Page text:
Though not well known, the Cleveland-Lloyd Dinosaur Quarry is one of the greatest
palaeontology discoveries of all time. The most concentrated collection of Jurassic
dinosaur bones ever found was unearthed here. It is also the world's only known
dinosaur "Predator Trap".
Located in the colorful and remote badlands of central Utah, Cleveland-Lloyd is miles from a paved
road, and many more miles from a large city. The area is accessible by a network of
fair-weather dirt roads. Besides the quarry, you may visit numerous other
natural landmarks in relative solitude. They all have exotic names such as
the San Rafael Swell, the Wedge, or the Jump (pictured, above right).
The first official dig took place in 1929 by the University of Utah, after
local ranchers found bones scattered on the surface. Since that time, more than
12,000 bones from 74 individual dinosaurs have been excavated. Amazingly, almost
all the bones have been found in an area no larger than a home lot. The two sheds
in the photo, left, house the principal excavation. Note the row of rocks in front
of the sheds (use the enlargement for a better view). That marks the edge of the
quarry. Virtually all of the bones have been found between that line and the base
of the hill just behind the structures! Tests have shown that many more bones
lie buried near the base of the hill.
Over 66% of the uncovered bones belonged to the meat eater, Allosaurus, the
primary predator of the Jurassic age. The Allosaurus skeleton shown right is
at the fine Museum of the San Rafael in the nearby town of Castle Dale. At left,
from nearby Dinosaur National Monument, the largest Allosaur skull ever found.
Having two-thirds of the bones come from a predator is an extremely unusual
circumstance. Scientists theorize that roughly ten percent of dinosaurs were predators.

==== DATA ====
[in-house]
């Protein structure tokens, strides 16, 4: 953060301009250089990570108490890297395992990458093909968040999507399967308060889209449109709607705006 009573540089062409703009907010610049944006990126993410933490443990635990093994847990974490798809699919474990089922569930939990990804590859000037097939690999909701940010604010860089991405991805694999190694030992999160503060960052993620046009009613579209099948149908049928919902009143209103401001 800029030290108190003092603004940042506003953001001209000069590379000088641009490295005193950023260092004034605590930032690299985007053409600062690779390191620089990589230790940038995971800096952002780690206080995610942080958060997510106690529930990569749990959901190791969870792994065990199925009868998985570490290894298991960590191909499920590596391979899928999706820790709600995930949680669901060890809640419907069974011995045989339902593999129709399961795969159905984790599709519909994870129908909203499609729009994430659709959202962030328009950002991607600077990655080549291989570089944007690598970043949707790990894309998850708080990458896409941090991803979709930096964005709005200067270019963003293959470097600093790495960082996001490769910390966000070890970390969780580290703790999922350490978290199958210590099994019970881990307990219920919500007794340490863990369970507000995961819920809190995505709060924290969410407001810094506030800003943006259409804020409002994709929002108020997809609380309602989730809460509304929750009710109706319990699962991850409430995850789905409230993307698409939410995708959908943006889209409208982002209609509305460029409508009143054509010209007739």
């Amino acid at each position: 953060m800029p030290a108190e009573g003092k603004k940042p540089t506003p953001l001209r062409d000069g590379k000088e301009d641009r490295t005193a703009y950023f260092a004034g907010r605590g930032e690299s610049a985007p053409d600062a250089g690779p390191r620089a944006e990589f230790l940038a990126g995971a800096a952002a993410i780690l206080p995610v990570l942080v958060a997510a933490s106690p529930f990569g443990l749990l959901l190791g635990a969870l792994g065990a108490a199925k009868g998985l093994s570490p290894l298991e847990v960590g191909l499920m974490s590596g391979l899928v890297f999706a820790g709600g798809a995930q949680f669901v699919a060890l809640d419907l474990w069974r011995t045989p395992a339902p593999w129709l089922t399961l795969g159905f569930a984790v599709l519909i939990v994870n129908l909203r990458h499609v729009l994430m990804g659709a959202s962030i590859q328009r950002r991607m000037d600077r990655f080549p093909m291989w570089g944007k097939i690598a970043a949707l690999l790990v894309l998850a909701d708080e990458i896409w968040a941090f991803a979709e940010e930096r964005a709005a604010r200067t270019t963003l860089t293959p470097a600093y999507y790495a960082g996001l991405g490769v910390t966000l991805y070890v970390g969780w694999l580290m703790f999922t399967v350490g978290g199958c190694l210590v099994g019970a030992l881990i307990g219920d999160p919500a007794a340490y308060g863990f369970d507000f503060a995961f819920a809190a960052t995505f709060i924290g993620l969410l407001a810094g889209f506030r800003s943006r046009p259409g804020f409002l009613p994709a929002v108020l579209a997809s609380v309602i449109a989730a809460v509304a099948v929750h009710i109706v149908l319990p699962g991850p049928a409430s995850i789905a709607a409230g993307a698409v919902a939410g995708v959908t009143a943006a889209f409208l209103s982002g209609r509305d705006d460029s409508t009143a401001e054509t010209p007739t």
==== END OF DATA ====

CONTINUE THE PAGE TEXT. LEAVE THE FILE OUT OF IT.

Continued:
That is about the ratio found in the modern animal kingdom. It is also the ratio
of predator bones found in most dinosaur digs. Something special happened here.
(Photo left, badlands. The quarry is at the base of the hill in center. The area was thought
to be a lake in Jurassic times.)
Scientists have devised a fascinating theory known as the "Predator Trap". The
bones of many creatures, including Jurassic mainstays like Stegosaurus and
Apatosaurus (Brontosaurus), were found here all mixed together. While the bones
were not articulated (connected together), the were also generally not smashed up
or otherwise damaged. Damaged bones might have indicated a trauma such as a dead
carcass being torn to pieces. This might have been expected with all the Allosaurs
around. But, not so. And what killed all the Allosaurs?
The theory goes like this: the quarry area was thought to be on the edge of a
lake. Scientists speculate that a swampy mud bog there would occasionally trap a large
plant eater grazing around the lake. The trapped animal would be struggling
and crying out, trying to get free. The noise and commotion would attract packs
of allosaurs who would all pounce on the helpless creature. And, in the end,
they all sank together!
The photo, right, shows the interior of one of the sheds. While there are no
active excavations in progress at this time, the site was left in a working condition.
A number of exposed bones (closeup, below right) were marked and left in place along
with some of the typical tools used by the diggers. A wall chart
identifies the visible bones.